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Mintzberg on Strategy

Strategy is one of the most commonly used words in the business vocabulary, but
what does it really mean? In the book 'Strategy Safari; A Guided Tour Through the
Wilds of Strategic Management', Henry Mintzberg attempts to find the answer.
In order to explain the problems with strategy formation, Mintzberg uses the analogy
of a blind man and an elephant throughout his book.

We are the blind people and strategy formation is our elephant. Since no one
has had the vision to see the entire beast, everyone has grabbed hold of some
part or other and railed on in utter ignorance about the rest. An elephant is
more than that. Yet to comprehend the whole, we also need to understand the
parts. [1]
Having sifted through the myriad organisational approaches to strategy, Mintzberg
proposes a list of ten schools of thought on strategy formation each of which is
reflected in management practice. Each school has a unique perspective which
focuses on one major aspect of the strategy-formation process.

The Prescriptive Schools

Mintzberg explains that there are both Prescriptive and Descriptive Schools of
thought about strategy. The Prescriptive Schools are more concerned with how
strategies should be formed, rather than with how they actually turn out. The
Prescriptive Schools encompass:

1. The Design School. This school of thought, originally influenced by Igor Ansoff,
regards strategy formation as a process of conception. Organisations which
subscribe to the Design School approach try to match the internal situation of their
organisation to the external situation of the environment.
Mintzbergs critique of the Design School concludes that while the Design model
may be restricted in its application, and often overly simplified, this schools
contribution as an informing idea has been profound. [2]

2. The Planning School. This approach regards strategy as a formal process which
follows a set of steps from analysis to development through to exploration of different
strategy scenarios.
The problem with the Planning School, Mintzberg feels, is that strategists and
managers have tended to get caught up in the process, rather than take the model
and apply it to the real world. A further weakness of this school is that it was
founded on one basic model, which actually originated from the Design School.
While reams of literature have been produced in support of the Planning approach,
most of it has been based on the one original model, with hardly any research
carried out to establish how planning really works in practice.

3. The Positioning School. This approach sees strategy formation as an analytical

process. Supporters of this school analyse the business context of the industry they
are in and look for ways that their organisation can improve their competitive position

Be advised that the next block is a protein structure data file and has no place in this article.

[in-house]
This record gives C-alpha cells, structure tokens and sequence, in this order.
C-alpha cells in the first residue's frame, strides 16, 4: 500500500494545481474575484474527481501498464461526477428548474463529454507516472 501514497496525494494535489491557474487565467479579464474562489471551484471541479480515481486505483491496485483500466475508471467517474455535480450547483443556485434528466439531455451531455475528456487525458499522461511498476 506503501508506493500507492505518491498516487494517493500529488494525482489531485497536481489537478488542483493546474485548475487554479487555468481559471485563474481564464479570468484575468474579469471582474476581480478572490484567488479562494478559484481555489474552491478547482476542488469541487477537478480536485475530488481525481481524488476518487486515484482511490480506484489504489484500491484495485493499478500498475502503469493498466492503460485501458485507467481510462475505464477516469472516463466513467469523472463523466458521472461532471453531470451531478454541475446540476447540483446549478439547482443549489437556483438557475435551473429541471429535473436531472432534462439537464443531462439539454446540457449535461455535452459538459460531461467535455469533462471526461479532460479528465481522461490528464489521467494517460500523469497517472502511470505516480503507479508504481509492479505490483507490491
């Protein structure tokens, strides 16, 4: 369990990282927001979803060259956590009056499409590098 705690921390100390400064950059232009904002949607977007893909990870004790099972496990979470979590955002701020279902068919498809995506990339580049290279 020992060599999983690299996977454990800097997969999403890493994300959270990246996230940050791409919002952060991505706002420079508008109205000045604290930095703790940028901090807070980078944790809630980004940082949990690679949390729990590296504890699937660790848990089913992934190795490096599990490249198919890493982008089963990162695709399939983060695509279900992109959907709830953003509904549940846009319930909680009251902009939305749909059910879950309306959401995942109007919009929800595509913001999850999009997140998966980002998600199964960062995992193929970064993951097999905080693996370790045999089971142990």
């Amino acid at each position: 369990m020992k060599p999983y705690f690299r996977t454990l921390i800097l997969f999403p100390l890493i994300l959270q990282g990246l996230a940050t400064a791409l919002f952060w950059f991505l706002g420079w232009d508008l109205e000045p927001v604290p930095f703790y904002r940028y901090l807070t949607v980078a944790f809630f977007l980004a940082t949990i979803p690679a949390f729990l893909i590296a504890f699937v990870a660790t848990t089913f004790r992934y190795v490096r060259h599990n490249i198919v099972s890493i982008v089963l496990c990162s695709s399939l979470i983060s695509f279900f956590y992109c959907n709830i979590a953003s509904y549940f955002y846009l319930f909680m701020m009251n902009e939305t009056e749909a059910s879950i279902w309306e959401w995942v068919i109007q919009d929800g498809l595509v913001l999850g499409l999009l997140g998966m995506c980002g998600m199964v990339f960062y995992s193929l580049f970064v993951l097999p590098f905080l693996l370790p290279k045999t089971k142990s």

within it. The Positioning School is very much influenced by the work of Michael
Mintzbergs criticism of the Positioning School is that it places too much emphasis on
analysis and calculation, which has reduced its role to strategic analysis, rather than
being about strategy formation itself. Strategy-making, he asserts, is in fact more
dynamic and less orderly than the process suggested by the Positioning School.
That being said, Mintzberg still counts the Positioning School as having made a
major contribution to strategic management, by providing a strong set of concepts
for practitioners.

The Descriptive Schools

The Descriptive Schools are less concerned with how strategies should ideally be
formulated, and are more interested in how they are actually made. The Descriptive
Schools encompass:

4. The Entrepreneurial School. Here, strategy formation is regarded as a visionary

process, usually driven by a charismatic founder or leader of an organisation.
Mintzberg concludes that the Entrepreneurial School is important because it
highlights certain vital aspects of strategy formation particularly the role of
personalised leadership and strategic vision which can be especially valuable to
newer organisations.
The downside of the Entrepreneurial approach, however, is that it links strategy
formation to the behaviour of an individual (the leader), without elaborating enough
on what the strategy formation process is. And when things go wrong, the only real
option for entrepreneurial strategists is to find a new visionary leader.

5. The Cognitive School. This approach sees strategy formation as a mental

process, using cognitive psychology to get into the strategists mind.
According to Mintzberg, the Cognitive Schools approach is less than perfect. This
school is characterised more by its potential than by its contributionThe central
idea is valid that the strategy formation process is also fundamentally one of
cognitionbut strategic management, in practice, if not in theory, has yet to gain
sufficiently from cognitive psychology. Cognitive psychology has yet to address
adequately the questions of prime interest to strategic management, especially how
concepts form in the mind of the strategist. [3]

6. The Learning School. Here strategy formation is an emergent process, with the